The best brisket point I've found was at the Galleria. It was so well marbled that the absence of the deckle wasn't a problem. I've had it twice to date, and eac piece made two sandwiches.

    Costco is known to sell good quality "packer" briskets (probably 20 pounds or so) at good prices in the US. I've seen brisket (kosher and not) at the Wilson Costco, but they had only flats when I was there last summer. I'm not a member.

    2 Replies
    1. re: embee

      Embee, thanks for the thorough response, as always. If I can pick up some of that angus brisket at T&T, it's worth a punt.

      Oh, by the way, what do you know about Top Meadow Farms? I was at Highland Farms over the weekend and they had some Prime Rib for $9.99/lb. Not the best price I've seen, but the quality of the meat looked amazing. It was very well marbled and had a slight purplish hue that indicates to me (might be wrong) that it has been aged properly.

      1. re: embee

        I just noticed an error in my post. T&T has AAA angus, but it isn't the Certified Angus brand. The Galleria stocks Certified Angus. Their prices are relatively high.

      2. Seems to me that aging is for steaks. Not a concern for brisket or most shoulder cuts.
        Costco sold the Dunn's brisket in my avatar, but only for a few months.

        2 Replies
        1. re: jayt90

          When I was starting out, a high scoring team on the Canadian BBQ circuit told me that they let their briskets 'wet age' in their cryovac packaging, recommending to try and find out the kill date and age it from there. I'm assuming wet aging allows the fibres in the meat break down before they use it.

          embee has given some good pointers. The flat of the brisket is leaner than the point. The point is good for making burnt ends (the point is chopped and left to cook further after the flat is removed) the extra fat renders out leaving you with dark, smoky, tender chunks of rich beefy goodness.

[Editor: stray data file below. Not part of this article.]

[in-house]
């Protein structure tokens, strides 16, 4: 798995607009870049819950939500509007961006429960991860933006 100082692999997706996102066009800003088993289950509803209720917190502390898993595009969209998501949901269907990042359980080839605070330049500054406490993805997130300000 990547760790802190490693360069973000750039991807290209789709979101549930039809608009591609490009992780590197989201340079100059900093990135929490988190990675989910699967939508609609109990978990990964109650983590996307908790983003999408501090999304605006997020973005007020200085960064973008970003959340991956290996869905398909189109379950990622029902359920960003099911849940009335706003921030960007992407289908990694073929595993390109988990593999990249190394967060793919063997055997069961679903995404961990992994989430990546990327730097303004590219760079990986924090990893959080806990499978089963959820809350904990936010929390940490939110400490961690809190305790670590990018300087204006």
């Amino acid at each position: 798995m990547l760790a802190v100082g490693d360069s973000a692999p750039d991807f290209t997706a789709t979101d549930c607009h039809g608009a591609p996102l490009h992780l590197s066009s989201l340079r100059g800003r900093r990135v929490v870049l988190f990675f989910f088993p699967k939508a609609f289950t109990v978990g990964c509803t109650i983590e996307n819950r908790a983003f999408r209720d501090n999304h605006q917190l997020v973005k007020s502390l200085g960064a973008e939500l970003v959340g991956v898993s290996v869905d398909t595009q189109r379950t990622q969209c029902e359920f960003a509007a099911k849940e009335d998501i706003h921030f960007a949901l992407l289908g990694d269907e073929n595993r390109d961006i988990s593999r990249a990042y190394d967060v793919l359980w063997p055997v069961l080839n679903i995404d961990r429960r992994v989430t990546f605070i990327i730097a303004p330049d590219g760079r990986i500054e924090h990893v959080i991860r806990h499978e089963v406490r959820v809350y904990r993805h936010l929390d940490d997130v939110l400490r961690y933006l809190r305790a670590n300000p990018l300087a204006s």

In reply to the OP, I've found good briskets at the Butcher Shoppe on Shorncliffe Ave in Etobicoke. $6-$8 per pound is ridiculous no matter the quality IMO. Hovey's Gourmet in Barrie doesn't charge that much for Certified Angus brisket.

          1. re: jayt90

            By BBQ, I assume we are talking about "low & slow." For this you just buy the cheapest meat that has the desired level of marbling. The whole point of BBQ is to take cheap meat and cook it at a low temperature for a long time to break it down. There nothing gained by paying for aging or anything else. If it were decent meat, you wouldn't want to BBQ it.

            I never have problems finding brisket at Highland Farms. It's usually cheaper than Nortown.

          2. My family and I have been getting our briskets from Nortown for over 20 years! Their quality and price is excellent. Price fluctuates around holidays, etc. but everyone does that. Don't know if they have "the best" brisket in town because I've been so happy I've never checked around. You should give Nortown a try. I buy mine from the York Mills/Bayview location.

            25 Replies
            1. re: Raquel

              I just spoke to one of their butchers at the Eglinton/Bathhurst location (closest to me). A double brisket will cost about $5/lb.

              1. re: grandgourmand

                European Meats in Kensington has double briskets in the $3.00 per pound range, I believe. They are usually 5 or 6 lbs.

                1. re: Yongeman

                  I have had very good luck getting Briskets at my local Loblaw's, they don't always have them but I have called in advance and asked if they would get them in soon and plan accordingly...I get the 'double' usually around 9 pounds ...have had wonderful success with them...there are only two of us at home so the planning is for 'big' family dinner hence , plan in advance....I'm not in Toronto at present and understand that my local Christie & Dupont Loblaws had been closed for a bit....Am I hesitant in using them when I come back in March...not in the least!! I figure they'll certainly have cleaned up their act by then.....
                  The Butchers are very reliable, particularly Craig or Carmelo....I trust them when they handle my requests and they have always done things to my satisfaction.

                    1. re: garlicandwingnut

                      Thanks for the actual price, gawn. I'm glad my memory wasn't too far off...

                      1. re: Yongeman